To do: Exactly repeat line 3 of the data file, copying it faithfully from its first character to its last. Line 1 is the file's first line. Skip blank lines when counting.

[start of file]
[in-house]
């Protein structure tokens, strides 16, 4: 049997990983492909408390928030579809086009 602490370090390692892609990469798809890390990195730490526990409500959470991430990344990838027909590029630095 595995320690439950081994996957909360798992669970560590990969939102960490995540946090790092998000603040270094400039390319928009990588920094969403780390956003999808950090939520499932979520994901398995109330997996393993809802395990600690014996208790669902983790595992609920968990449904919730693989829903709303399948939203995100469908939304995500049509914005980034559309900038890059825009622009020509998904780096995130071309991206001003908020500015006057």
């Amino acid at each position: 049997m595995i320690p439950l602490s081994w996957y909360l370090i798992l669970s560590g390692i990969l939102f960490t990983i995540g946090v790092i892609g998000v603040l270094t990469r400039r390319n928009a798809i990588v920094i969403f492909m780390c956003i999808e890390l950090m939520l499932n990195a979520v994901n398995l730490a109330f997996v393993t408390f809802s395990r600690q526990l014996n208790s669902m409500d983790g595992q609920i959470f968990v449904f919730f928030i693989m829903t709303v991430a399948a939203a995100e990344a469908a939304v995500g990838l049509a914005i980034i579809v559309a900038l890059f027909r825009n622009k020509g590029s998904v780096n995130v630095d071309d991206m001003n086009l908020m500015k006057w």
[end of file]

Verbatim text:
């Amino acid at each position: 049997m595995i320690p439950l602490s081994w996957y909360l370090i798992l669970s560590g390692i990969l939102f960490t990983i995540g946090v790092i892609g998000v603040l270094t990469r400039r390319n928009a798809i990588v920094i969403f492909m780390c956003i999808e890390l950090m939520l499932n990195a979520v994901n398995l730490a109330f997996v393993t408390f809802s395990r600690q526990l014996n208790s669902m409500d983790g595992q609920i959470f968990v449904f919730f928030i693989m829903t709303v991430a399948a939203a995100e990344a469908a939304v995500g990838l049509a914005i980034i579809v559309a900038l890059f027909r825009n622009k020509g590029s998904v780096n995130v630095d071309d991206m001003n086009l908020m500015k006057w």